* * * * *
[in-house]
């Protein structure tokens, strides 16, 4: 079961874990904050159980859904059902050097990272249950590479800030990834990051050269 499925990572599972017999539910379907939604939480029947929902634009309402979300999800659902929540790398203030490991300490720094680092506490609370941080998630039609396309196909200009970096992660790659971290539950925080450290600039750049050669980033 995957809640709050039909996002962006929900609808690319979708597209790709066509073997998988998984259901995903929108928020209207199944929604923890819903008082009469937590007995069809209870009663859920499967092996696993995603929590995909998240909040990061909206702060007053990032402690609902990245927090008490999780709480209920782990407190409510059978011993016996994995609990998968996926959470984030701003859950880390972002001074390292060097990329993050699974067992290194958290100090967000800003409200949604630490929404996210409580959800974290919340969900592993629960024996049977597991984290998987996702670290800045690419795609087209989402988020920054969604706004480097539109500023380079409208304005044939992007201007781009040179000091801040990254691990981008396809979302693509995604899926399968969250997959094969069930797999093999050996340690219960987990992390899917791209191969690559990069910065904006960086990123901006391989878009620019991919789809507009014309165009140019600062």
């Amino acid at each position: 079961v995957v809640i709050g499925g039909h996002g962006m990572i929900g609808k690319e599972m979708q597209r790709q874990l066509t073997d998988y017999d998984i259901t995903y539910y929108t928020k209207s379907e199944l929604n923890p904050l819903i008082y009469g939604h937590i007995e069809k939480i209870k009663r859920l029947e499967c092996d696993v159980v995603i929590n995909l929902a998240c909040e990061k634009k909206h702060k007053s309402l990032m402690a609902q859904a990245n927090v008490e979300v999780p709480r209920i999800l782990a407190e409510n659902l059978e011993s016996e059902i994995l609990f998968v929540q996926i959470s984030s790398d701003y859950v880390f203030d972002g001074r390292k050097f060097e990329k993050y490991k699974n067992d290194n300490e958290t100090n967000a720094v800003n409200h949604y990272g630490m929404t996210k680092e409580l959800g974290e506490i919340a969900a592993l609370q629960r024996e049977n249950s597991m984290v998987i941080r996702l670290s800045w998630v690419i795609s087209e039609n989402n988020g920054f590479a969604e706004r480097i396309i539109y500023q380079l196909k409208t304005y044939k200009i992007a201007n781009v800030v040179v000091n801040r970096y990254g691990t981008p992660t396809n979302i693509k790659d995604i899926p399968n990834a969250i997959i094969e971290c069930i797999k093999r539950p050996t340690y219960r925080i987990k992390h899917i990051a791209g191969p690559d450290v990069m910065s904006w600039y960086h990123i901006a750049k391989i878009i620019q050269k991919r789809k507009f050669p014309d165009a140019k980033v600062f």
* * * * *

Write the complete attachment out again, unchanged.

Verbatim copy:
[in-house]
């Protein structure tokens, strides 16, 4: 079961874990904050159980859904059902050097990272249950590479800030990834990051050269 499925990572599972017999539910379907939604939480029947929902634009309402979300999800659902929540790398203030490991300490720094680092506490609370941080998630039609396309196909200009970096992660790659971290539950925080450290600039750049050669980033 995957809640709050039909996002962006929900609808690319979708597209790709066509073997998988998984259901995903929108928020209207199944929604923890819903008082009469937590007995069809209870009663859920499967092996696993995603929590995909998240909040990061909206702060007053990032402690609902990245927090008490999780709480209920782990407190409510059978011993016996994995609990998968996926959470984030701003859950880390972002001074390292060097990329993050699974067992290194958290100090967000800003409200949604630490929404996210409580959800974290919340969900592993629960024996049977597991984290998987996702670290800045690419795609087209989402988020920054969604706004480097539109500023380079409208304005044939992007201007781009040179000091801040990254691990981008396809979302693509995604899926399968969250997959094969069930797999093999050996340690219960987990992390899917791209191969690559990069910065904006960086990123901006391989878009620019991919789809507009014309165009140019600062």
């Amino acid at each position: 079961v995957v809640i709050g499925g039909h996002g962006m990572i929900g609808k690319e599972m979708q597209r790709q874990l066509t073997d998988y017999d998984i259901t995903y539910y929108t928020k209207s379907e199944l929604n923890p904050l819903i008082y009469g939604h937590i007995e069809k939480i209870k009663r859920l029947e499967c092996d696993v159980v995603i929590n995909l929902a998240c909040e990061k634009k909206h702060k007053s309402l990032m402690a609902q859904a990245n927090v008490e979300v999780p709480r209920i999800l782990a407190e409510n659902l059978e011993s016996e059902i994995l609990f998968v929540q996926i959470s984030s790398d701003y859950v880390f203030d972002g001074r390292k050097f060097e990329k993050y490991k699974n067992d290194n300490e958290t100090n967000a720094v800003n409200h949604y990272g630490m929404t996210k680092e409580l959800g974290e506490i919340a969900a592993l609370q629960r024996e049977n249950s597991m984290v998987i941080r996702l670290s800045w998630v690419i795609s087209e039609n989402n988020g920054f590479a969604e706004r480097i396309i539109y500023q380079l196909k409208t304005y044939k200009i992007a201007n781009v800030v040179v000091n801040r970096y990254g691990t981008p992660t396809n979302i693509k790659d995604i899926p399968n990834a969250i997959i094969e971290c069930i797999k093999r539950p050996t340690y219960r925080i987990k992390h899917i990051a791209g191969p690559d450290v990069m910065s904006w600039y960086h990123i901006a750049k391989i878009i620019q050269k991919r789809k507009f050669p014309d165009a140019k980033v600062f």